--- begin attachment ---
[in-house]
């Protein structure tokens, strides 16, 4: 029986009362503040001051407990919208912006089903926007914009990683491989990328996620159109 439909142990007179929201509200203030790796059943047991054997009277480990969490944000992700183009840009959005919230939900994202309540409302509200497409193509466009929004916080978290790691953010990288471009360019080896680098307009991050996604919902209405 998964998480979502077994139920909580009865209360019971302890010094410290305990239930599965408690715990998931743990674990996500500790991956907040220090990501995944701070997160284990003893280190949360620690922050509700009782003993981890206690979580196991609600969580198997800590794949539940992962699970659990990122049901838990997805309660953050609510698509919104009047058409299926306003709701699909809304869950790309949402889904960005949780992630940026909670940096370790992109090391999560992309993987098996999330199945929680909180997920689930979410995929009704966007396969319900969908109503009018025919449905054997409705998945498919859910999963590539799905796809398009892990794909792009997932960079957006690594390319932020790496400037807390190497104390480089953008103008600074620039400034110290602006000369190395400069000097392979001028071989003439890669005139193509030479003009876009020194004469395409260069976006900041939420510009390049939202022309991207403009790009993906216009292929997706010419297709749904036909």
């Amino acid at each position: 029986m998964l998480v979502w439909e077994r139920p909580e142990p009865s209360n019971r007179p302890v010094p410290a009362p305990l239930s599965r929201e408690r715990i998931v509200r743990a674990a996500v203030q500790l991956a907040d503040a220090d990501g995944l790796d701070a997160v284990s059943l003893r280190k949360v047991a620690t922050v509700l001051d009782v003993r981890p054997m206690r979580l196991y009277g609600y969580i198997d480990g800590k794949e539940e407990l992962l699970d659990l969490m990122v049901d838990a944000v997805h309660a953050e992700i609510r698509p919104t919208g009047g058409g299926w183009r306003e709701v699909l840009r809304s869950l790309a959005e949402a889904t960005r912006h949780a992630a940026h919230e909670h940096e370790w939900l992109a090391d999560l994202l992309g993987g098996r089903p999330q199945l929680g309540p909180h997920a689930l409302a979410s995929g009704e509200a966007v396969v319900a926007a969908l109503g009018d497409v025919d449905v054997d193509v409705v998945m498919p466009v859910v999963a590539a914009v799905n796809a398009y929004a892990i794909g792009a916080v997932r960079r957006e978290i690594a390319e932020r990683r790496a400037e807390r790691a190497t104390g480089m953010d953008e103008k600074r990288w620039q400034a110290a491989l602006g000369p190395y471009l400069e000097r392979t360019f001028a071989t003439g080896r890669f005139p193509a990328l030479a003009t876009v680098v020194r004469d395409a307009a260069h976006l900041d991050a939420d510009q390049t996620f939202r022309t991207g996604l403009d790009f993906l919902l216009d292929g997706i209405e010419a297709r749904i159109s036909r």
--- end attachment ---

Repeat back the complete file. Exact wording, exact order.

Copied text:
[in-house]
């Protein structure tokens, strides 16, 4: 029986009362503040001051407990919208912006089903926007914009990683491989990328996620159109 439909142990007179929201509200203030790796059943047991054997009277480990969490944000992700183009840009959005919230939900994202309540409302509200497409193509466009929004916080978290790691953010990288471009360019080896680098307009991050996604919902209405 998964998480979502077994139920909580009865209360019971302890010094410290305990239930599965408690715990998931743990674990996500500790991956907040220090990501995944701070997160284990003893280190949360620690922050509700009782003993981890206690979580196991609600969580198997800590794949539940992962699970659990990122049901838990997805309660953050609510698509919104009047058409299926306003709701699909809304869950790309949402889904960005949780992630940026909670940096370790992109090391999560992309993987098996999330199945929680909180997920689930979410995929009704966007396969319900969908109503009018025919449905054997409705998945498919859910999963590539799905796809398009892990794909792009997932960079957006690594390319932020790496400037807390190497104390480089953008103008600074620039400034110290602006000369190395400069000097392979001028071989003439890669005139193509030479003009876009020194004469395409260069976006900041939420510009390049939202022309991207403009790009993906216009292929997706010419297709749904036909």
């Amino acid at each position: 029986m998964l998480v979502w439909e077994r139920p909580e142990p009865s209360n019971r007179p302890v010094p410290a009362p305990l239930s599965r929201e408690r715990i998931v509200r743990a674990a996500v203030q500790l991956a907040d503040a220090d990501g995944l790796d701070a997160v284990s059943l003893r280190k949360v047991a620690t922050v509700l001051d009782v003993r981890p054997m206690r979580l196991y009277g609600y969580i198997d480990g800590k794949e539940e407990l992962l699970d659990l969490m990122v049901d838990a944000v997805h309660a953050e992700i609510r698509p919104t919208g009047g058409g299926w183009r306003e709701v699909l840009r809304s869950l790309a959005e949402a889904t960005r912006h949780a992630a940026h919230e909670h940096e370790w939900l992109a090391d999560l994202l992309g993987g098996r089903p999330q199945l929680g309540p909180h997920a689930l409302a979410s995929g009704e509200a966007v396969v319900a926007a969908l109503g009018d497409v025919d449905v054997d193509v409705v998945m498919p466009v859910v999963a590539a914009v799905n796809a398009y929004a892990i794909g792009a916080v997932r960079r957006e978290i690594a390319e932020r990683r790496a400037e807390r790691a190497t104390g480089m953010d953008e103008k600074r990288w620039q400034a110290a491989l602006g000369p190395y471009l400069e000097r392979t360019f001028a071989t003439g080896r890669f005139p193509a990328l030479a003009t876009v680098v020194r004469d395409a307009a260069h976006l900041d991050a939420d510009q390049t996620f939202r022309t991207g996604l403009d790009f993906l919902l216009d292929g997706i209405e010419a297709r749904i159109s036909r």